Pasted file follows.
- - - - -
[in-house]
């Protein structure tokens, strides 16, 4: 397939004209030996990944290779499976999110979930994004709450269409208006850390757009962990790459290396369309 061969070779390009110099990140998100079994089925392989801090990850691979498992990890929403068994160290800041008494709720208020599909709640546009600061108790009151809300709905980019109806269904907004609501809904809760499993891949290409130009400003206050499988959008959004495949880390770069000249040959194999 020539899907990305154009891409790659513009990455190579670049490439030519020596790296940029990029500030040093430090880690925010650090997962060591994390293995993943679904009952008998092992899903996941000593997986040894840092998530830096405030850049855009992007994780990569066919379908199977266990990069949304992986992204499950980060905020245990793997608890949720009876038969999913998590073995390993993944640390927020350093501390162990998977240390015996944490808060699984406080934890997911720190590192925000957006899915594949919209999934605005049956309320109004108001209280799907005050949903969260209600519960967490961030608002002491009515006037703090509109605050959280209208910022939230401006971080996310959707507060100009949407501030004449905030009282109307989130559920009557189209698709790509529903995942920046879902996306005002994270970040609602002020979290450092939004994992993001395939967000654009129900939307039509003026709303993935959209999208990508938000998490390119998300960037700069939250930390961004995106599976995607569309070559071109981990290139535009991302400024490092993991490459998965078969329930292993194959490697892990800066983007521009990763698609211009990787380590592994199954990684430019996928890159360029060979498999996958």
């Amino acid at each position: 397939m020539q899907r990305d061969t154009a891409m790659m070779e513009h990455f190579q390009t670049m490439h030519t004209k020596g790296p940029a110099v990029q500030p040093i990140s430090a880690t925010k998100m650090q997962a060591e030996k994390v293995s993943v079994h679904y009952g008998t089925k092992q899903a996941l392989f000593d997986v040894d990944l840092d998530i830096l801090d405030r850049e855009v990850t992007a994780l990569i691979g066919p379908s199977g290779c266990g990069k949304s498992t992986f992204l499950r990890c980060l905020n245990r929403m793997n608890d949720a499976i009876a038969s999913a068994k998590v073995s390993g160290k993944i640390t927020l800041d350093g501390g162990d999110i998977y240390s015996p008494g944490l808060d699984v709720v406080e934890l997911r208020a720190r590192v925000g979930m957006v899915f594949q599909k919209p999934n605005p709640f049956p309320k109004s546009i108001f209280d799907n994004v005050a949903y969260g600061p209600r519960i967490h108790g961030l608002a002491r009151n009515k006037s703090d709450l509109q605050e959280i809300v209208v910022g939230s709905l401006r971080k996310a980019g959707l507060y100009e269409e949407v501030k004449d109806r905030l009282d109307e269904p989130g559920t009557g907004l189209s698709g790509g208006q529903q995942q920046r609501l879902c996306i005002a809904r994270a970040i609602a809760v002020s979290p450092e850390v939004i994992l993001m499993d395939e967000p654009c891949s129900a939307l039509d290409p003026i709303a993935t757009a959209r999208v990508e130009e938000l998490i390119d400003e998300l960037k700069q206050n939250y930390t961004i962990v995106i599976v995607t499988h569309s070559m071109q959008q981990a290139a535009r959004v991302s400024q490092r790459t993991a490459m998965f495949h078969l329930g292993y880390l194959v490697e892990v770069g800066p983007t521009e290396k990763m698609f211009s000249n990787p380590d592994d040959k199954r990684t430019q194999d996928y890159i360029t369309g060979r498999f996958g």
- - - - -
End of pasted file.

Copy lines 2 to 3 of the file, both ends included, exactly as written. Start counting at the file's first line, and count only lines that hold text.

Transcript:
């Protein structure tokens, strides 16, 4: 397939004209030996990944290779499976999110979930994004709450269409208006850390757009962990790459290396369309 061969070779390009110099990140998100079994089925392989801090990850691979498992990890929403068994160290800041008494709720208020599909709640546009600061108790009151809300709905980019109806269904907004609501809904809760499993891949290409130009400003206050499988959008959004495949880390770069000249040959194999 020539899907990305154009891409790659513009990455190579670049490439030519020596790296940029990029500030040093430090880690925010650090997962060591994390293995993943679904009952008998092992899903996941000593997986040894840092998530830096405030850049855009992007994780990569066919379908199977266990990069949304992986992204499950980060905020245990793997608890949720009876038969999913998590073995390993993944640390927020350093501390162990998977240390015996944490808060699984406080934890997911720190590192925000957006899915594949919209999934605005049956309320109004108001209280799907005050949903969260209600519960967490961030608002002491009515006037703090509109605050959280209208910022939230401006971080996310959707507060100009949407501030004449905030009282109307989130559920009557189209698709790509529903995942920046879902996306005002994270970040609602002020979290450092939004994992993001395939967000654009129900939307039509003026709303993935959209999208990508938000998490390119998300960037700069939250930390961004995106599976995607569309070559071109981990290139535009991302400024490092993991490459998965078969329930292993194959490697892990800066983007521009990763698609211009990787380590592994199954990684430019996928890159360029060979498999996958």
């Amino acid at each position: 397939m020539q899907r990305d061969t154009a891409m790659m070779e513009h990455f190579q390009t670049m490439h030519t004209k020596g790296p940029a110099v990029q500030p040093i990140s430090a880690t925010k998100m650090q997962a060591e030996k994390v293995s993943v079994h679904y009952g008998t089925k092992q899903a996941l392989f000593d997986v040894d990944l840092d998530i830096l801090d405030r850049e855009v990850t992007a994780l990569i691979g066919p379908s199977g290779c266990g990069k949304s498992t992986f992204l499950r990890c980060l905020n245990r929403m793997n608890d949720a499976i009876a038969s999913a068994k998590v073995s390993g160290k993944i640390t927020l800041d350093g501390g162990d999110i998977y240390s015996p008494g944490l808060d699984v709720v406080e934890l997911r208020a720190r590192v925000g979930m957006v899915f594949q599909k919209p999934n605005p709640f049956p309320k109004s546009i108001f209280d799907n994004v005050a949903y969260g600061p209600r519960i967490h108790g961030l608002a002491r009151n009515k006037s703090d709450l509109q605050e959280i809300v209208v910022g939230s709905l401006r971080k996310a980019g959707l507060y100009e269409e949407v501030k004449d109806r905030l009282d109307e269904p989130g559920t009557g907004l189209s698709g790509g208006q529903q995942q920046r609501l879902c996306i005002a809904r994270a970040i609602a809760v002020s979290p450092e850390v939004i994992l993001m499993d395939e967000p654009c891949s129900a939307l039509d290409p003026i709303a993935t757009a959209r999208v990508e130009e938000l998490i390119d400003e998300l960037k700069q206050n939250y930390t961004i962990v995106i599976v995607t499988h569309s070559m071109q959008q981990a290139a535009r959004v991302s400024q490092r790459t993991a490459m998965f495949h078969l329930g292993y880390l194959v490697e892990v770069g800066p983007t521009e290396k990763m698609f211009s000249n990787p380590d592994d040959k199954r990684t430019q194999d996928y890159i360029t369309g060979r498999f996958g």